can have a positive impact."

Disciplinary measures differ from sport to sport, but minor or
first-time offenses almost always merit a simple fine. The dollar amounts
vary depending upon the severity of the infraction as well as an
athlete's history.

Moss, for example, was fined double the usual penalty for a
gesture in poor taste because he'd been previously punished for
unsportsmanlike conduct. But the league doesn't consider his
offense in the same category as Jacksonville Jaguars safety Donovin Darius'
clothesline hit that left Packers receiver Robert Ferguson
temporarily paralyzed. Darius was docked $75,000.

Both fines are huge, but consider that Moss earned $5.75 million this year. Darius made $4.1 million.

Do the math: For someone making $50,000, Moss' $10K fine was equivalent to $86.96.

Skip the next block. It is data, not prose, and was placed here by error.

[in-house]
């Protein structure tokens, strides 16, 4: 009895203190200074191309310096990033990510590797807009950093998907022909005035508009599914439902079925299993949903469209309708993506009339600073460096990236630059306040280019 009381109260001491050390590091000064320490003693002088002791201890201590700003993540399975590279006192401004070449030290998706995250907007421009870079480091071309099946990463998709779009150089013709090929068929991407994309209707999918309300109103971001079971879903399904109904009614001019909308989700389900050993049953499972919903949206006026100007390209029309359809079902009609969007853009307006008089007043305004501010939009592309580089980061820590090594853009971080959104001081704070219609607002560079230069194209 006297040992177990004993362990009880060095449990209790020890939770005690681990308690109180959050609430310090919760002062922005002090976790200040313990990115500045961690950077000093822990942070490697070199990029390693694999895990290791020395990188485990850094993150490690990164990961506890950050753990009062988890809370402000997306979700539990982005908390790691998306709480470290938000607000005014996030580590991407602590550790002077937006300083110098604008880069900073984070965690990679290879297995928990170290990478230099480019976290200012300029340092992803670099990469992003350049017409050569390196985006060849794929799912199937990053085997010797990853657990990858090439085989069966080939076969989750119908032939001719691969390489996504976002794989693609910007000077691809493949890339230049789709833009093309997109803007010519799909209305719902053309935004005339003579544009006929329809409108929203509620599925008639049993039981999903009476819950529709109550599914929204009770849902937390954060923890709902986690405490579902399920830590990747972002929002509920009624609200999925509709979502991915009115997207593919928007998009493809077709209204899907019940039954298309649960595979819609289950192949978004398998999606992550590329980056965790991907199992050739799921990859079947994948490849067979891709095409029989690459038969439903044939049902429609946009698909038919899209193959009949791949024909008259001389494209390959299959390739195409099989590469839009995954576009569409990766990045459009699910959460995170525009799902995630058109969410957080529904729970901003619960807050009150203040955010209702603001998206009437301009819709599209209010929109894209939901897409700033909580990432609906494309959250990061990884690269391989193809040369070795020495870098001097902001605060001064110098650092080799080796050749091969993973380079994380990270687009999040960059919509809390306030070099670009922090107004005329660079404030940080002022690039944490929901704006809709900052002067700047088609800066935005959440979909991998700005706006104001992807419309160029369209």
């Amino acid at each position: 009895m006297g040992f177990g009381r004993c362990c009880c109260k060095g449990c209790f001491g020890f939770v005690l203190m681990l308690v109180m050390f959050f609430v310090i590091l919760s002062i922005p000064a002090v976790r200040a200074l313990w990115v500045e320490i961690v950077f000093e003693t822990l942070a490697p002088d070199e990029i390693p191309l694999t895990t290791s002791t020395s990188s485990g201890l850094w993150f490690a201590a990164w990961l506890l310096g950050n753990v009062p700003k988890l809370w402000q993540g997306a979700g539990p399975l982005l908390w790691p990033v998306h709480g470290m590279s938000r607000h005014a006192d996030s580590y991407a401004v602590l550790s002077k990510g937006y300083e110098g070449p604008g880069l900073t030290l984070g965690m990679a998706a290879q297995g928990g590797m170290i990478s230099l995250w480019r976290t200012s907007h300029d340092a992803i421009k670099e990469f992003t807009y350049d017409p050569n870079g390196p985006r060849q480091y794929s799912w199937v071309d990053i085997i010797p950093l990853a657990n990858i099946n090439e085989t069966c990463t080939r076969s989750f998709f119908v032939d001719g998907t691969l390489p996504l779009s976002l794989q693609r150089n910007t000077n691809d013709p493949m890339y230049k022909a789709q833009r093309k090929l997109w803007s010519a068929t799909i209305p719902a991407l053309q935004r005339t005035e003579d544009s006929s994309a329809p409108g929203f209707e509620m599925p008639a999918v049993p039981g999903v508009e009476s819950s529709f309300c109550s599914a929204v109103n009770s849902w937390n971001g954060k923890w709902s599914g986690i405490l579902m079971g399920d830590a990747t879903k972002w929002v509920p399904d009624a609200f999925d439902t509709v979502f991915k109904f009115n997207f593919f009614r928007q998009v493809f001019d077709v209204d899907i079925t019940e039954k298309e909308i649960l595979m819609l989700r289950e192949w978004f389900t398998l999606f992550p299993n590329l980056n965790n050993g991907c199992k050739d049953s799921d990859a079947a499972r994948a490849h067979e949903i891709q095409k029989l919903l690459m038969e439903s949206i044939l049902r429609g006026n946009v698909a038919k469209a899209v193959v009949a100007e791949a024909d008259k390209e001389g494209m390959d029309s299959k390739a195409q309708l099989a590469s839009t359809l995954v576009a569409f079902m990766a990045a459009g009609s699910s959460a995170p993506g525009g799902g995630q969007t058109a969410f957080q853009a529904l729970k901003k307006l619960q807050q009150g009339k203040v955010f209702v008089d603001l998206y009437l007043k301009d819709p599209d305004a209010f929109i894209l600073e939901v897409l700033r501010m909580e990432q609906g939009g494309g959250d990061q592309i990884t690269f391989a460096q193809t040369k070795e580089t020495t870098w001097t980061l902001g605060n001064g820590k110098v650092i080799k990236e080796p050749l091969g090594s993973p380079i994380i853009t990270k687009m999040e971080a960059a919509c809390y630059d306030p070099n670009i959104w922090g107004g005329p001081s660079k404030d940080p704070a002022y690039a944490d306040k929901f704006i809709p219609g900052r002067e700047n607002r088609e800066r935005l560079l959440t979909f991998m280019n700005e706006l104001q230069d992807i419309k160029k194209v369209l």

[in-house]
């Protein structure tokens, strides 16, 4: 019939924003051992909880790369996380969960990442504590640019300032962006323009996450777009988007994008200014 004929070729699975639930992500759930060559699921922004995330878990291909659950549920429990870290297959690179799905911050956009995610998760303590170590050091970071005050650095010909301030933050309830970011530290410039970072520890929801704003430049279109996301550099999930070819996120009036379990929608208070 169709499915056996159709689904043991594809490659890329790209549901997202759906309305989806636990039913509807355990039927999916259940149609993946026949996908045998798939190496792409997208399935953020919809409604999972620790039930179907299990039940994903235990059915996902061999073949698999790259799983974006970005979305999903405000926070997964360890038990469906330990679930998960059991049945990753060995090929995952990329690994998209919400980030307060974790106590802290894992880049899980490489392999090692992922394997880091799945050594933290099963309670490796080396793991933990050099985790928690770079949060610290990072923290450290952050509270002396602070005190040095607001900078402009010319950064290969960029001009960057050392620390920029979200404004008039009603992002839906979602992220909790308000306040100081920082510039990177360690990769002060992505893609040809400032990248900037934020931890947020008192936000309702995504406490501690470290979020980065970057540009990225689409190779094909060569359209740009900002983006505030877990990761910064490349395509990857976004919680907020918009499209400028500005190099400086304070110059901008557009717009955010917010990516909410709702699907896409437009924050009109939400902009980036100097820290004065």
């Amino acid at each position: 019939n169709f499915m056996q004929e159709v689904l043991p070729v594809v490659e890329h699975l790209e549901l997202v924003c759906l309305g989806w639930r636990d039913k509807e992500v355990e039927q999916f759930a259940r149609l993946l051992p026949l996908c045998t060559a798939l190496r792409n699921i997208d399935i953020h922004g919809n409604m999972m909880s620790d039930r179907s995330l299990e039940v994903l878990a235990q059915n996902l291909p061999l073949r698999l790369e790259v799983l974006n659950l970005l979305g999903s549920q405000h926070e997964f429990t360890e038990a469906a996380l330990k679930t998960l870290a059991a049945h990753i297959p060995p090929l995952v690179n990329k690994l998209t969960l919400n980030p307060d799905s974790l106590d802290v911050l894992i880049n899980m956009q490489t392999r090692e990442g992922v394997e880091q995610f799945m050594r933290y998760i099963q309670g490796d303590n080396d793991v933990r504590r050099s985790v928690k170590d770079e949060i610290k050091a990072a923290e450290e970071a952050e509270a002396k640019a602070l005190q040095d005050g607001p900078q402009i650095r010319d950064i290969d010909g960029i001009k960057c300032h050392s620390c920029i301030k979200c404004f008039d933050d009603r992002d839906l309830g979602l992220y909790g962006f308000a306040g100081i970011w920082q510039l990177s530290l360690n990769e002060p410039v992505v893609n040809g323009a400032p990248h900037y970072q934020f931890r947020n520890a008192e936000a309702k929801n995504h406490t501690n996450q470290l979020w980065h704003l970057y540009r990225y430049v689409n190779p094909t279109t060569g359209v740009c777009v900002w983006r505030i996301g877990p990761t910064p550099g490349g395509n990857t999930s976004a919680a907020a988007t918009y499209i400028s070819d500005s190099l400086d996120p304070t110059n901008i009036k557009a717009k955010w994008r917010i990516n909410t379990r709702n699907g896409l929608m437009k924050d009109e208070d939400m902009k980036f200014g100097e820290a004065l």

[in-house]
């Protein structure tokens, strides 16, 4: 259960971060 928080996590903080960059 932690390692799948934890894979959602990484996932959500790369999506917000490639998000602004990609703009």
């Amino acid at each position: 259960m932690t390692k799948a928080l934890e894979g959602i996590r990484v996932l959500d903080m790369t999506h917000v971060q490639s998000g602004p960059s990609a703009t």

"They make so much money today they can, financially, write any check," said Shawn O'Rourke, an associate dean at Canisius College
whose specialty is sports ethics. "They're not accountable."

Fines don't always stand, either, often getting reduced upon appeal.

Pedro Martinez was fined $50,000 for throwing a pitch over Karim Garcia's head and tossing down Don Zimmer in the 2003 ALCS. Martinez contested the fine, and it was cut by about $10,000.

The leagues and players' associations insist their penalties
have an impact. Players may be making big money, but a four- or
five-figure fine is still a hefty sum, said Carl Francis, spokesman
for the NFL Players Association.

"Any time a player loses money, whether it's a fine or a